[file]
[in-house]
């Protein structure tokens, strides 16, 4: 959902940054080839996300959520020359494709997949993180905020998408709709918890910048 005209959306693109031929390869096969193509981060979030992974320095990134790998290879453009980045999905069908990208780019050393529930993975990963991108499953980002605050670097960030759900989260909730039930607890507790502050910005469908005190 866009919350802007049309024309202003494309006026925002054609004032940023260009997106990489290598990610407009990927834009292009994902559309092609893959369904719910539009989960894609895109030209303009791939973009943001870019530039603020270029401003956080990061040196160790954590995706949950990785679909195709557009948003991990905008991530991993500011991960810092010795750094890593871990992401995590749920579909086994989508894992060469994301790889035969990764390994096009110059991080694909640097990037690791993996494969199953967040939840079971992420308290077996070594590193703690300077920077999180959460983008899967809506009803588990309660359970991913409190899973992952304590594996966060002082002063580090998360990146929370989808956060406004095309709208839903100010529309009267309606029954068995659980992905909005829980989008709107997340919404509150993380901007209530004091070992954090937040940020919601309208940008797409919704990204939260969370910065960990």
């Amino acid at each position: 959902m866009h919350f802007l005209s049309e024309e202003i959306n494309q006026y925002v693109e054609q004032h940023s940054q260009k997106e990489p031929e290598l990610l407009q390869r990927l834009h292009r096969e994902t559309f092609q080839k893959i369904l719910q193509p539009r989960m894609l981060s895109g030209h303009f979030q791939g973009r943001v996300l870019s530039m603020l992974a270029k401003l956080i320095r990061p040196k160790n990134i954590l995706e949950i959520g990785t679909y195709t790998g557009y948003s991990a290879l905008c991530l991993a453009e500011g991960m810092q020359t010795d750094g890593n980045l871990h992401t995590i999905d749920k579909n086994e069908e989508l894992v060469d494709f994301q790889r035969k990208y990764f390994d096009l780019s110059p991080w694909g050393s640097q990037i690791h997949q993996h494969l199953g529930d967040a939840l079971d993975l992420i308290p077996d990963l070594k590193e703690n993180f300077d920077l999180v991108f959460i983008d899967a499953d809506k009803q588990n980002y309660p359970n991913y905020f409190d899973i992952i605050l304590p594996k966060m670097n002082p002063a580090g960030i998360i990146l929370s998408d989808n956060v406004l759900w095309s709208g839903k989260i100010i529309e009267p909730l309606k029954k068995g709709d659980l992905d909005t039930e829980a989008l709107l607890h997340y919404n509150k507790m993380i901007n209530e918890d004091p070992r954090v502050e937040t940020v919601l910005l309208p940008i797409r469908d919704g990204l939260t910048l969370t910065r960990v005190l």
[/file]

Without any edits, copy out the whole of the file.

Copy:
[in-house]
């Protein structure tokens, strides 16, 4: 959902940054080839996300959520020359494709997949993180905020998408709709918890910048 005209959306693109031929390869096969193509981060979030992974320095990134790998290879453009980045999905069908990208780019050393529930993975990963991108499953980002605050670097960030759900989260909730039930607890507790502050910005469908005190 866009919350802007049309024309202003494309006026925002054609004032940023260009997106990489290598990610407009990927834009292009994902559309092609893959369904719910539009989960894609895109030209303009791939973009943001870019530039603020270029401003956080990061040196160790954590995706949950990785679909195709557009948003991990905008991530991993500011991960810092010795750094890593871990992401995590749920579909086994989508894992060469994301790889035969990764390994096009110059991080694909640097990037690791993996494969199953967040939840079971992420308290077996070594590193703690300077920077999180959460983008899967809506009803588990309660359970991913409190899973992952304590594996966060002082002063580090998360990146929370989808956060406004095309709208839903100010529309009267309606029954068995659980992905909005829980989008709107997340919404509150993380901007209530004091070992954090937040940020919601309208940008797409919704990204939260969370910065960990």
């Amino acid at each position: 959902m866009h919350f802007l005209s049309e024309e202003i959306n494309q006026y925002v693109e054609q004032h940023s940054q260009k997106e990489p031929e290598l990610l407009q390869r990927l834009h292009r096969e994902t559309f092609q080839k893959i369904l719910q193509p539009r989960m894609l981060s895109g030209h303009f979030q791939g973009r943001v996300l870019s530039m603020l992974a270029k401003l956080i320095r990061p040196k160790n990134i954590l995706e949950i959520g990785t679909y195709t790998g557009y948003s991990a290879l905008c991530l991993a453009e500011g991960m810092q020359t010795d750094g890593n980045l871990h992401t995590i999905d749920k579909n086994e069908e989508l894992v060469d494709f994301q790889r035969k990208y990764f390994d096009l780019s110059p991080w694909g050393s640097q990037i690791h997949q993996h494969l199953g529930d967040a939840l079971d993975l992420i308290p077996d990963l070594k590193e703690n993180f300077d920077l999180v991108f959460i983008d899967a499953d809506k009803q588990n980002y309660p359970n991913y905020f409190d899973i992952i605050l304590p594996k966060m670097n002082p002063a580090g960030i998360i990146l929370s998408d989808n956060v406004l759900w095309s709208g839903k989260i100010i529309e009267p909730l309606k029954k068995g709709d659980l992905d909005t039930e829980a989008l709107l607890h997340y919404n509150k507790m993380i901007n209530e918890d004091p070992r954090v502050e937040t940020v919601l910005l309208p940008i797409r469908d919704g990204l939260t910048l969370t910065r960990v005190l």